Marijuana Research | School and Grades | Marijuana Addiction | Pregnancy Risks
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Marijuana research. How does use of marijuana affect grades and school? Is marijuana addictive? What are the risks in pregnancy?

Cannabiz: The Explosive Rise of the Medical Marijuana Industry by John Geluardi

Despite the often harsh sentences still meted out for marijuana’s sale and possession, the mind-altering herb’s reputation has come a long way since Reefer Madness days. From once being vilified in the 1938 exploitation film as a catalyst for psychosis and sexual deviance, the drug has more recently been embraced by popular culture, and inspired laws in California and 14 other states regulating the drug as a medicinal aid. After devoting a few cursory chapters to its early history and later demonization by the U.S. government, noted Bay Area reporter Geluardi tracks marijuana’s explosive growth in the last decade both as a recreational drug and an apparent boon for people in ill health.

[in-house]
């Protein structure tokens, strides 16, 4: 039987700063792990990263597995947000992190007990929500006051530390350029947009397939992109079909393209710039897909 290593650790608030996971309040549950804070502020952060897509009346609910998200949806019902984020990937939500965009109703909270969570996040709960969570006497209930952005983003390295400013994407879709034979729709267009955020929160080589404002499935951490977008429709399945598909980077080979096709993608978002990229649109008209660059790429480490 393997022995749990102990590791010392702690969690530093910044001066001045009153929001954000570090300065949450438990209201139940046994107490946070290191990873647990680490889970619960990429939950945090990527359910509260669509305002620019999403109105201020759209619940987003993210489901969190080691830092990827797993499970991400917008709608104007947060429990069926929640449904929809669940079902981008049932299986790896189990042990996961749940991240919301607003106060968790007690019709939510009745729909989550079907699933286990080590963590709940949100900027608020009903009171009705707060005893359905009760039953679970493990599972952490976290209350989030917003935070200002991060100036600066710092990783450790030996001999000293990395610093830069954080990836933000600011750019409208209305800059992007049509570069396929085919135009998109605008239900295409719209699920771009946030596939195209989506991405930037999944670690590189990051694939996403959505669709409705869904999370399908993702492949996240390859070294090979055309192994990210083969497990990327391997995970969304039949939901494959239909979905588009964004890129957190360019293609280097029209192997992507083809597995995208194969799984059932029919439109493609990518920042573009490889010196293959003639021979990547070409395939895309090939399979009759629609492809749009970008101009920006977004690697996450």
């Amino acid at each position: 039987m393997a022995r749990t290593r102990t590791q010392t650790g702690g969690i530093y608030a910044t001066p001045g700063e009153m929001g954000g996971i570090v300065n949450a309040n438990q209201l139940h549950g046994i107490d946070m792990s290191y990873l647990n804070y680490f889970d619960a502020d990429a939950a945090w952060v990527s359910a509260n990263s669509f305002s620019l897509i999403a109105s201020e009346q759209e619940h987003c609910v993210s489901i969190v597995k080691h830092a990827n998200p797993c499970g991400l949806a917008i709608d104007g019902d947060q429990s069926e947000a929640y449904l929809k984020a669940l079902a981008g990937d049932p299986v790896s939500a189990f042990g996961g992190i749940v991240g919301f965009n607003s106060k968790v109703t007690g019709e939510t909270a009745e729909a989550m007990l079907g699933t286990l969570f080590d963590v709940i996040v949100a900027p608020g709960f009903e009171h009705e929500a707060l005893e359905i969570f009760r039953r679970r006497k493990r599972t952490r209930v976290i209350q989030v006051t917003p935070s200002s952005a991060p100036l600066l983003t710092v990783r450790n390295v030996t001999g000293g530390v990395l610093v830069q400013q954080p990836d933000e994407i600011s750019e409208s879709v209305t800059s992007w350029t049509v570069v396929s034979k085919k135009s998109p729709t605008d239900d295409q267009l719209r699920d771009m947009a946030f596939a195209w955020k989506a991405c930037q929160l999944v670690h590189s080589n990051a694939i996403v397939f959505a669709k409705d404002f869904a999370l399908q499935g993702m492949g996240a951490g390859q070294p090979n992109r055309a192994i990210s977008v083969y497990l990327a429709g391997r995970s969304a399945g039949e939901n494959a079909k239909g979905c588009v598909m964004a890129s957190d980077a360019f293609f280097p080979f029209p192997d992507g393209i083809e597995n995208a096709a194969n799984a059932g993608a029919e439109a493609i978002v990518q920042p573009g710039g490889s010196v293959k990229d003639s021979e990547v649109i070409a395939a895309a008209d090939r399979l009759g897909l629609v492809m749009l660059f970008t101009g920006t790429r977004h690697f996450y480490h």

Some of the players Geluardi focuses on, among cannabis’ increasingly entangled commercial and political interests, include the plant’s growers and sellers, multiplying drug dispensaries, and lobbyists favoring complete legalization. While Geluardi’s workmanlike prose is sometimes overburdened with facts and statistics, the story he tells about cannabis culture’s sudden ascendance from notoriety to mainstream acceptance is both informative and compelling. --Carl Hays - Booklist

Understanding Marijuana: A New Look at the Scientific Evidence by Mitch Earleywine

Marijuana is the world's most popular illicit drug, with hundreds of millions of regular users worldwide. One in three Americans has smoked pot at least once. The Drug Enforcement Agency estimates that Americans smoke five million pounds of marijuana each year. And yet marijuana remains largely misunderstood by both its advocates and its detractors.